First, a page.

Hockey Grit, Grind, and Mind: Your Playbook for Increasing Toughness, Focus, Drive, Resilience, Confidence, and Consistency in Today's Game

Hockey Grit, Grind, and Mind: Your Playbook for Increasing Toughness, Focus, Drive, Resilience, Confidence, and Consistency in Today's Game

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Overview

Hockey Grit, Grind, & Mind is for all those who are serious about becoming an elite player and reaching their full potential. Hockey is a tough sport and not everyone will develop the passion and perseverance it requires. Yet, honing one’s skills, experience, and mental toughness is essential for becoming the best player possible. Performance and sports specialist Kevin Willis helps players, coaches, and parents understand the grit necessary to rise through the ranks and play hockey at the highest levels. Readers will learn how to increase the consistency of their game, step up in pressure situations, play with more confidence, create a reserve of energy to tap into when things are tough, persevere when other players are giving up, crystalize their vision of success, and stand out on the ice in both games and practices. Kevin provides the tools, insights, and strategies to help players train and compete like the pros and take their game—and their grit—to a whole new level.

Product Details

ISBN-13: 9781683508304
Publisher: Morgan James Publishing
Publication date: 09/04/2018
Pages: 168
Sales rank: 1,201,661
Product dimensions: 5.50(w) x 8.40(h) x 0.40(d)

About the Author

Kevin Willis, Ph.D., is a performance and sport specialist consulting in sport and business who specializes in player psychological assessment for performing under pressure. With a Ph.D. in sport psychology, Dr. Willis is one of North America’s rising mental coaches in hockey. His work in enhancing performance and team building has helped hockey organizations, individuals, and teams be successful while dealing with the pressure, stress, and change that comes with playing elite hockey. Author of 18 coaching workbooks on mental game training, Dr. Willis is the founder of TheCompletePlayer.com and co-founder of HockeyTough.com and NetworkHockeyAdvisors.com and conducts workshops and seminars for teams, leagues, and hockey organizations, including coaching clinics and conferences throughout North America. He currently resides in Richmond, Virginia.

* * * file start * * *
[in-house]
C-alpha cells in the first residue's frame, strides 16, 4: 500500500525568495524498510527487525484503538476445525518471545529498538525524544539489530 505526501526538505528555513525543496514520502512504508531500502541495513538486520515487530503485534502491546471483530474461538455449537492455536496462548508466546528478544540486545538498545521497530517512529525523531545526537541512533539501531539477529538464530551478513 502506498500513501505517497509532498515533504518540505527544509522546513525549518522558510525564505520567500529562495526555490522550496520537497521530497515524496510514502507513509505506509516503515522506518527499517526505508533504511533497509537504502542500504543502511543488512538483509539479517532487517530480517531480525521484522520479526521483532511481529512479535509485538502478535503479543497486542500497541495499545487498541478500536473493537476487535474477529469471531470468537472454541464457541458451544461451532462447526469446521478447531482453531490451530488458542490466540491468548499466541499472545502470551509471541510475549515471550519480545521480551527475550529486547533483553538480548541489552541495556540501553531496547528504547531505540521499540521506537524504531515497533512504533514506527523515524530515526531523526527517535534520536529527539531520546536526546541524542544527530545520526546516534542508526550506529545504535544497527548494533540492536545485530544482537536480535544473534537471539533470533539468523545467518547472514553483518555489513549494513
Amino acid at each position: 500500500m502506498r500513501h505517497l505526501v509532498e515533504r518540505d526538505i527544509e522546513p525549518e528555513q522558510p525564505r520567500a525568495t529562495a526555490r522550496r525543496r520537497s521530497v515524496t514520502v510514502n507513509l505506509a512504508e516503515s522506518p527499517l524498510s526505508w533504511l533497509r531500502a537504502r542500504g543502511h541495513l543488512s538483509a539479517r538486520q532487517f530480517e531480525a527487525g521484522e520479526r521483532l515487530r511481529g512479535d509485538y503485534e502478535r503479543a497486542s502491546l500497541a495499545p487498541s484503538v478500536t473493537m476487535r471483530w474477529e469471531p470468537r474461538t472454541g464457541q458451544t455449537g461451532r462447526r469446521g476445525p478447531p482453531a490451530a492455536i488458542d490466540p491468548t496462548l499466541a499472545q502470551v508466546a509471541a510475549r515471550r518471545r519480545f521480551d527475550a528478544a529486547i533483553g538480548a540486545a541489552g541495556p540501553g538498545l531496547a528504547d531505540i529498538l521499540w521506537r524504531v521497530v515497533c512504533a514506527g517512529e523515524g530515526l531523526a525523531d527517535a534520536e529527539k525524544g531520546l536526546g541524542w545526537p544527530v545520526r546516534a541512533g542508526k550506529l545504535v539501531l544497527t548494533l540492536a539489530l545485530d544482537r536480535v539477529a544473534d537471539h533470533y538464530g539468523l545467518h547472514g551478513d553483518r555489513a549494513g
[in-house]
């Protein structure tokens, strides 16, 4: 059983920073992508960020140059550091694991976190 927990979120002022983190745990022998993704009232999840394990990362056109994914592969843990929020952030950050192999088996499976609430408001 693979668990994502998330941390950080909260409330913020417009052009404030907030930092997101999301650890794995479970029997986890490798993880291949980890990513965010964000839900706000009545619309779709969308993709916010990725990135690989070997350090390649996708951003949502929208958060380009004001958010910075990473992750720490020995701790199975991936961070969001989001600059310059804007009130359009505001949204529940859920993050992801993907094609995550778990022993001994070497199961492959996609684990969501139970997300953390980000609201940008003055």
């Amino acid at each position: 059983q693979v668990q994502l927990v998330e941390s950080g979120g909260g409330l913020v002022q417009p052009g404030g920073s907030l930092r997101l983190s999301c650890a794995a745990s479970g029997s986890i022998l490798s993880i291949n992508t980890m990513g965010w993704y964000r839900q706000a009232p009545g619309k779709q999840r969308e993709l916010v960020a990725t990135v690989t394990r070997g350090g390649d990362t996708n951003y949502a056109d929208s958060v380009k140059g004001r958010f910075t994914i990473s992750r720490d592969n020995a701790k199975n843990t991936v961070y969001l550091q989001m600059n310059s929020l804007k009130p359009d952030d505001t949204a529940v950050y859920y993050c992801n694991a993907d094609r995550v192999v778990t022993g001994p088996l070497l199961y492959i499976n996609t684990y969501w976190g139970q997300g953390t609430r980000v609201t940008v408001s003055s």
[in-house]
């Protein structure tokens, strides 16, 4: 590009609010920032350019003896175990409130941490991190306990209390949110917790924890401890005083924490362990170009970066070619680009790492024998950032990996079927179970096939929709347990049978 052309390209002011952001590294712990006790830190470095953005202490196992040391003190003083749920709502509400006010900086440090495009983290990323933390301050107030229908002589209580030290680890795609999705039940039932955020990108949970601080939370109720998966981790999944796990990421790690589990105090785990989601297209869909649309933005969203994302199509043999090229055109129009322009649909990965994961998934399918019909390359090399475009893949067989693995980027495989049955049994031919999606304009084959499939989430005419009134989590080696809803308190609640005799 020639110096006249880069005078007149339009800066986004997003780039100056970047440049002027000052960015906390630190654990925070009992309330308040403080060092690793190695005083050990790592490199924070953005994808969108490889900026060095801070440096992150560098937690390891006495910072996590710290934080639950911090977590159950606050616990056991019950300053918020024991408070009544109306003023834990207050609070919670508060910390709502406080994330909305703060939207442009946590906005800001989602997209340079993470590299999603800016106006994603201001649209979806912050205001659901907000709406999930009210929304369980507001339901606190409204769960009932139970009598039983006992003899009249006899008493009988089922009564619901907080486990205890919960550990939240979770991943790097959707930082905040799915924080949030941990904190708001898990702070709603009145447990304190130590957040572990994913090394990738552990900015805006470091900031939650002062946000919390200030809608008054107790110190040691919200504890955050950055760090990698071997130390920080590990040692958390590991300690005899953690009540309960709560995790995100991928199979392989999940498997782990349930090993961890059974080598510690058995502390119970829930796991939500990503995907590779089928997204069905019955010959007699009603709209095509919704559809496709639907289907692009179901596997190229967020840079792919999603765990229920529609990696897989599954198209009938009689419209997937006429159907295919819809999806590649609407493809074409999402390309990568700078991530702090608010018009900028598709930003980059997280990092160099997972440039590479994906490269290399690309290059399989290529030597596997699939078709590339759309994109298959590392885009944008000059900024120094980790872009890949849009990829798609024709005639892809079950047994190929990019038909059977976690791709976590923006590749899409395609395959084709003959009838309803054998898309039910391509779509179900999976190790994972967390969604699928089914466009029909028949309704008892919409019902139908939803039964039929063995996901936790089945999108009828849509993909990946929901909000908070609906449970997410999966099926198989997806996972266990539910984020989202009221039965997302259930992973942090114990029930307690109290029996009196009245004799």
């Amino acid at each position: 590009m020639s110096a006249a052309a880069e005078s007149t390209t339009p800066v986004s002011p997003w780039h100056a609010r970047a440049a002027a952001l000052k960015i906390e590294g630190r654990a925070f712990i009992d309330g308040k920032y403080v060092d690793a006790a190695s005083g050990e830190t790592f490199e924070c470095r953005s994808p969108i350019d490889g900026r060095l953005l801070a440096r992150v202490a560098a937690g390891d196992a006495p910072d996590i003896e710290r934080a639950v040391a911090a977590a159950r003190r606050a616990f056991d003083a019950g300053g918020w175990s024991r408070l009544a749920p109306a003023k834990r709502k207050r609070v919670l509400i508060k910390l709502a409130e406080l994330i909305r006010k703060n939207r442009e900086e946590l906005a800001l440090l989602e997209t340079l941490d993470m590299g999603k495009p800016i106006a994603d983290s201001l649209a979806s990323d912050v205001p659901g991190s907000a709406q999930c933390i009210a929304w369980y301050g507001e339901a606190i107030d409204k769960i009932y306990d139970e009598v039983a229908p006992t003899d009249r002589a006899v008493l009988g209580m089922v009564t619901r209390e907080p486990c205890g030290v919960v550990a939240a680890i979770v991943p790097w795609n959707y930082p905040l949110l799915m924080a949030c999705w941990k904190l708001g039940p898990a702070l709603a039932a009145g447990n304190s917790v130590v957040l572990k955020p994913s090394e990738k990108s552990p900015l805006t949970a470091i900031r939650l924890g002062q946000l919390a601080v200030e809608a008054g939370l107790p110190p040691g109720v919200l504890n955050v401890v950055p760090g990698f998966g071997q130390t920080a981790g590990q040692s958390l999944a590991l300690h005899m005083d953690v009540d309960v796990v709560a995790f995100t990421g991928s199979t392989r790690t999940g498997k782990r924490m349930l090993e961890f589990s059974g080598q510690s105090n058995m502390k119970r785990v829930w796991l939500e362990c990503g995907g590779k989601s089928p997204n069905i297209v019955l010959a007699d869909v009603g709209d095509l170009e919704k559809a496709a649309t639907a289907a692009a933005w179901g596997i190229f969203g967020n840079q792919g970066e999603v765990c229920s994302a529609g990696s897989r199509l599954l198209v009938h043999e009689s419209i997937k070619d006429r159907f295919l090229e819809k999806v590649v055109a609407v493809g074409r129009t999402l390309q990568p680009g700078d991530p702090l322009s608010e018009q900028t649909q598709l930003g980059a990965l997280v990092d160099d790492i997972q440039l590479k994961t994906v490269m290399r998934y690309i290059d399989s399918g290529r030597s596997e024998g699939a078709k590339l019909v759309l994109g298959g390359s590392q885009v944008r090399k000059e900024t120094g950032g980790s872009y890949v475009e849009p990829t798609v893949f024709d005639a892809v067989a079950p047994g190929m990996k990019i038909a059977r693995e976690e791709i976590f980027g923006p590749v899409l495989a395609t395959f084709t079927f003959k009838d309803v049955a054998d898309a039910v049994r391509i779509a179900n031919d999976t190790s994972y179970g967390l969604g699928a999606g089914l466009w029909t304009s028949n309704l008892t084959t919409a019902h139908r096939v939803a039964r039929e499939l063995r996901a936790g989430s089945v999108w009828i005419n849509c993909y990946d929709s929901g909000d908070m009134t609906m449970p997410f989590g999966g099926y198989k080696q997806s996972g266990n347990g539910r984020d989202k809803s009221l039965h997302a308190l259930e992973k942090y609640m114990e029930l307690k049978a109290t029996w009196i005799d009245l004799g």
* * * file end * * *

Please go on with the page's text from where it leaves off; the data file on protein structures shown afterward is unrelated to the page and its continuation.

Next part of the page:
Read an Excerpt

CHAPTER 1

What Is Grit?

It's the last day of camp and the coaches are down to their final cuts. The remaining players are equal in size, speed, skill, and experience. The front-runners for the last spot are Kyle, Tyler, and you. All appear to have what it takes to contribute to the team; unfortunately, there is only room for one more player. Who will the coaches choose?

Take a minute and picture your name on that roster sheet along with Kyle and Tyler. Think about how hard you've worked to secure a spot on a team that could do great things for your hockey future. Picture the coaches talking back and forth about all the great things you bring to the table and picture them standing at the whiteboard, getting ready to write down the name of the player who might help their team win a championship this season. What do you have that gives you the edge over the others? What will convince them to write your name on the board?

When comparing players of equal physical qualities and ability, what do coaches look for to decide which player to keep and which to let go? Grit. Grit allows a player to do whatever it takes to grow his skills and endure the long, hard climb to the elite hockey level. Without grit, there is little motivation to "push through the wall." Without grit, there is no drive to do difficult things or endure the painful training necessary to play at the highest levels.

My Grit Formula

Grit is the precursor to reaching extraordinary heights in all areas of life. It is the foundation on which greatness is built. Without it, we would not have inspiring works of art, great works of literature, brilliant inventions, or memorable moments in sports to enrich our lives. So, how do we produce grit? Is there a recipe to follow?